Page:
Wednesday, July 18, 2012

Style Watch: Icona Pop

This summer has been all about vibrant color, and futurist ultra modernism, which, this fall, will parlay into funky silhouettes that will transform us into more grandiose images of us as people. Viewing this video, "I Love It", from the Swedish duo, Icona Pop, reminded me of this impending shock value. First off, the contrast between the two pretty rebels, that of Caroline Hjelt’s orange hair and pale skin, and Aino Jawo’s short, bold upside-down-pudding-bowl due, make them appear ethereal and distinct. I was most inspired by the fringed garments they wore on the street that blew in the wind as they twerled, which in my fashion, made them look whimsical and helps them to transcend ordinary street walkers aestheticly. Their exagerated fringe is a design aspect I would most certainly want to see incorporated in looks this fall. They made me think of all the different ways one could experiment with their look and give me, and hopefully you as well, the encouragement to look as distinct as possible. They are expected to release an album this fall having made small waves across Europe these past few years. They even featured in Chiddy Bang’s song, “Mind Your Manners”, which I featured in my last Style Watch.

In light of the recent Costume Institute's new exhibition featuring the off-the-wall Schiaparelli brand that will be coming back into the mix of designers after 50 years, the fashion world seems to be very eager to push past conventionalism and practicality for more daring, and outrageous looks that express an escapist, almost cartoon-like sentimentality. Take examples from this month’s issue of Vogue: some of the looks that stand out most in my mind were the Prada silk and wool hexagon print jacket and pants with platform heels that remind me of a play on Mexican inspired clogs. Anna dello Russo, editor-at-large for Vogue Japan, was recently an example of how one would look in public as she sported this 70’s inspired look in Milan at the Spring 2013 menswear collections last month. Other looks that caught my adoration was a red and black bonded-leather coat by Givenchy, it’s bold features projecting reductive geometric minimalism, and the “fantasy corporate empire” look outfitted by Balenciaga with the hot pink and lillac sheer skirted dress contrasted against the model’s electric orange hair. I even like the to-big-for-you black and white checkered Comme des Garçons wool jacket with its matching to-big-for-you skirt and large red flower petals printed all over, complete with lace up clogs. As Vogue suggests (and encourages): Go to extremes! Play with your clothes, mix and match really big unique tops with small tight bottoms, and vice versa, then do a combo of both oversized pieces. Go out and find the most interesting and unique hat one can find and add flowers, or another small personal item that can make for an interesting conceptual story atop your head (i.e. perhaps go as far to add a small stuffed bird giving the illusion of a birds nest to a disheveled looking fedora with straw and extra fabric wrapped around it). Make people look, wonder, and show people how creative one can be with a few simple alterations in ones perception of "normal". My question though is: what exactly is normality anyway? Normal is a subjective adjective, so who's to say what's proper? Be bold and fearless in expressing what you feel is "normal" in this world.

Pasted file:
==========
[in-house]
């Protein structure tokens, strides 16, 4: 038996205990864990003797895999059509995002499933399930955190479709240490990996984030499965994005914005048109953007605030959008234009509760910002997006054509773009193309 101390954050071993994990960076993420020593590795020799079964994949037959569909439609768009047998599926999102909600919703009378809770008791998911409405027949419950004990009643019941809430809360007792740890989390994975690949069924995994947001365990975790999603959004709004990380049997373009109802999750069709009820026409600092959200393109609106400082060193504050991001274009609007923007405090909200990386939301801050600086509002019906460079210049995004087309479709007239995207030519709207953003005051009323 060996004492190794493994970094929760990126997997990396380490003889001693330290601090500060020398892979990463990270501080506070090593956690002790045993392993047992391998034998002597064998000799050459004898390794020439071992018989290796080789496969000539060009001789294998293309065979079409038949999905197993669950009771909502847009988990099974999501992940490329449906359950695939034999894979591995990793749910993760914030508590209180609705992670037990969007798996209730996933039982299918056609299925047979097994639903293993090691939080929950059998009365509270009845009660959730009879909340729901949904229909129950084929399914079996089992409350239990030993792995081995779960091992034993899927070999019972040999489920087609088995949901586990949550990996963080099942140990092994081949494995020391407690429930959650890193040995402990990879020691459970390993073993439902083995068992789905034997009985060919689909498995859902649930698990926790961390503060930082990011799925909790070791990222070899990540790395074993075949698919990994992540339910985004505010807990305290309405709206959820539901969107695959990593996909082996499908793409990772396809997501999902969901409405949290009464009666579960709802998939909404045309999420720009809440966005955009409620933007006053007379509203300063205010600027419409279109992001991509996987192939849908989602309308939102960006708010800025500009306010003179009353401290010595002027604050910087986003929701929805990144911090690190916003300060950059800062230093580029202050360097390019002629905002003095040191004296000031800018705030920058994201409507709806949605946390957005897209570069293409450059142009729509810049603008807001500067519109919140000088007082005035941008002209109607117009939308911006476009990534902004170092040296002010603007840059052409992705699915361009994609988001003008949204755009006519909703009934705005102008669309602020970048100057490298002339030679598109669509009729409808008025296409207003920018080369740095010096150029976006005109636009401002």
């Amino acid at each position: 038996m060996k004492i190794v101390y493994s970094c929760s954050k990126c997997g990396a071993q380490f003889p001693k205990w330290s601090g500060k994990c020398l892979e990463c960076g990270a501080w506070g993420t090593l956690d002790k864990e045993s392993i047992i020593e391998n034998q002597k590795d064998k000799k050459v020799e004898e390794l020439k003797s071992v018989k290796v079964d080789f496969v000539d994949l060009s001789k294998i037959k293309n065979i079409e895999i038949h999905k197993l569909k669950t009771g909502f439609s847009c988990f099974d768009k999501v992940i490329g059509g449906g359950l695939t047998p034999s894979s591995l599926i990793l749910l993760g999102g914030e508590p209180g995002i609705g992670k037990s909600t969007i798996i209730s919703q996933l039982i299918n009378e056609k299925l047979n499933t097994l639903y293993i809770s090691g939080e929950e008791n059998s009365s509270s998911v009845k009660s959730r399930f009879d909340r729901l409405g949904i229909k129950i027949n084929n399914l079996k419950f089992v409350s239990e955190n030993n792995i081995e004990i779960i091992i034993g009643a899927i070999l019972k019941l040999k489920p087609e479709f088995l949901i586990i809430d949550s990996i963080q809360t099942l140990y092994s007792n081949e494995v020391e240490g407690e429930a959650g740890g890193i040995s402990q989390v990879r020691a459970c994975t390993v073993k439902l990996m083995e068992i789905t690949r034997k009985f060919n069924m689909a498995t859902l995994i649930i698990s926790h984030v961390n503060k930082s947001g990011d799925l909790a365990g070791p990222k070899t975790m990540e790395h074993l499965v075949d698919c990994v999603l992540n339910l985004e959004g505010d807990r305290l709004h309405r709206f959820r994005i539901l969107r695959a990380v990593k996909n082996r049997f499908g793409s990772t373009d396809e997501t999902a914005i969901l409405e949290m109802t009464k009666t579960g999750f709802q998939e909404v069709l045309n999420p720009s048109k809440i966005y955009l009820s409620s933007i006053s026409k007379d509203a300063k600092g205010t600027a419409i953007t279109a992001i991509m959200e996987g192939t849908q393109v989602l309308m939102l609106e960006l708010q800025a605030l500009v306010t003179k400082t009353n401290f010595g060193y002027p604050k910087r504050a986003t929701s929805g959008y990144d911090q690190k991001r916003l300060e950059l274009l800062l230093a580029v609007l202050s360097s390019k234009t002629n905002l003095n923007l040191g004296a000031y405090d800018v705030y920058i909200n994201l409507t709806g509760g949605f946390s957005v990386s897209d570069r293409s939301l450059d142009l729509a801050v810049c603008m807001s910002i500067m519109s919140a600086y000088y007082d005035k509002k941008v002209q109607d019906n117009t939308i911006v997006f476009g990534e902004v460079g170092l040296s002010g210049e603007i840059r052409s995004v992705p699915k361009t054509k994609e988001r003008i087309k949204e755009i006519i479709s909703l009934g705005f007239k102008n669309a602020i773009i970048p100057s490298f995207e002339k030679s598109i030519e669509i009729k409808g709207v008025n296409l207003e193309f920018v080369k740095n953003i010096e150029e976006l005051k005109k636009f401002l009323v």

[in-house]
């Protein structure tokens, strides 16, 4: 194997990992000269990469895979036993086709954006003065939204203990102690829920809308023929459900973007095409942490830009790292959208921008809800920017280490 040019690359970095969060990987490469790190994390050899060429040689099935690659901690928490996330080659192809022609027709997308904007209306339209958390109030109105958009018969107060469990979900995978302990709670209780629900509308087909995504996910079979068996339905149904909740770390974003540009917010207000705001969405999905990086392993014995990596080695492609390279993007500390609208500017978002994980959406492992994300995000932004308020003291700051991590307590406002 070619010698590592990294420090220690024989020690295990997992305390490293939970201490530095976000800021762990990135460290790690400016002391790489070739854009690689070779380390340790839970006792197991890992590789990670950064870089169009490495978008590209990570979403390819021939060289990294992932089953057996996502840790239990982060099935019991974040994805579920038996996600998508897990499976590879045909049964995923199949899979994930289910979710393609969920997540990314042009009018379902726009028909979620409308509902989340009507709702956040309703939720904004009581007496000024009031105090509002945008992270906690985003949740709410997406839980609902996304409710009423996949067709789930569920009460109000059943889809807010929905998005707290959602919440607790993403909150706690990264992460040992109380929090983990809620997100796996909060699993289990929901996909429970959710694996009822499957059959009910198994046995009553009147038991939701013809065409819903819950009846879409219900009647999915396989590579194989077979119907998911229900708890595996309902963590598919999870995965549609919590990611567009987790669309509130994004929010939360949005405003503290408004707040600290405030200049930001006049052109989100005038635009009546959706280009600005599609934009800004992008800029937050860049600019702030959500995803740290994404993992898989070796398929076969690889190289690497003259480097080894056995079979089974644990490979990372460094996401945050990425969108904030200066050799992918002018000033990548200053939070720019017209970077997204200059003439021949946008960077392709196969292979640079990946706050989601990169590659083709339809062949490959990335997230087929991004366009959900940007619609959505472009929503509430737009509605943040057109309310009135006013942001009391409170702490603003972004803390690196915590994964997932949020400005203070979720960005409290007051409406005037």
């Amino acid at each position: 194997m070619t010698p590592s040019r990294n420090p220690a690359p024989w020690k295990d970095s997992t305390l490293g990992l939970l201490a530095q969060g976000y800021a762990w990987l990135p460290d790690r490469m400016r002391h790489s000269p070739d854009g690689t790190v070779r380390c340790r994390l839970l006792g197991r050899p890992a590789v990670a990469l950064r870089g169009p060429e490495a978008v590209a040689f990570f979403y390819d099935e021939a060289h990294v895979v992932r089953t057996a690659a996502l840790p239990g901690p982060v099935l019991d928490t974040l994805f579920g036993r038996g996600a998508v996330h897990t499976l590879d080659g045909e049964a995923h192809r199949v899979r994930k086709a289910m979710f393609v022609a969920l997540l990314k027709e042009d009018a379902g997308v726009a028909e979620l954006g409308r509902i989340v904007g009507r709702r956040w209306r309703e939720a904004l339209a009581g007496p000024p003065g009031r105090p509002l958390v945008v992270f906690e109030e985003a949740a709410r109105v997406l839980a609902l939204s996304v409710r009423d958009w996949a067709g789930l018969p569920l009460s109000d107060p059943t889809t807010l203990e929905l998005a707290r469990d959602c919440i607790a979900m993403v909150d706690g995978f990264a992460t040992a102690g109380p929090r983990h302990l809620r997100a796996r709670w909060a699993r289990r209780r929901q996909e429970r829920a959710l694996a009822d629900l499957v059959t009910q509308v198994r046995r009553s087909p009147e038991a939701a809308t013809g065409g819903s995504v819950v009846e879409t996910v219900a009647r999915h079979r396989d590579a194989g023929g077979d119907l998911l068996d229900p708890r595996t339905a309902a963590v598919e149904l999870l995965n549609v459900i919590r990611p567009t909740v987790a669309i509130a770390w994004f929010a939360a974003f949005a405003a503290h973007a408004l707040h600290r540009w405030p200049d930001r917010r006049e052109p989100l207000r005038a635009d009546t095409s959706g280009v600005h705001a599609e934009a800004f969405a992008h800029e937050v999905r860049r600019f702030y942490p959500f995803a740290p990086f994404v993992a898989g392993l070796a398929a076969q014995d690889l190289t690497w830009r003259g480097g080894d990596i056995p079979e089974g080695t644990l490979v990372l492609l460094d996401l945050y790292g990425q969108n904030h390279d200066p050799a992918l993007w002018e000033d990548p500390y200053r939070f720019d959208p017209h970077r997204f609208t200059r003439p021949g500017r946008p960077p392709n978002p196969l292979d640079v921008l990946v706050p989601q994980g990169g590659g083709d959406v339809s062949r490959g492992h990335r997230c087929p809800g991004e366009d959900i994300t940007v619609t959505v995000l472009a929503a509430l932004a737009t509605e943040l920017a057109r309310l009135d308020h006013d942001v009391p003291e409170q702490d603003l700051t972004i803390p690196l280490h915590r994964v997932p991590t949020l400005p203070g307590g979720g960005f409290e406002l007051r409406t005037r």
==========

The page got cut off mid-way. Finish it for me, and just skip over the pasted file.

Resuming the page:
Prada, Givenchy, Balenciaga, Comme des Garçons
US Vogue, July 2012

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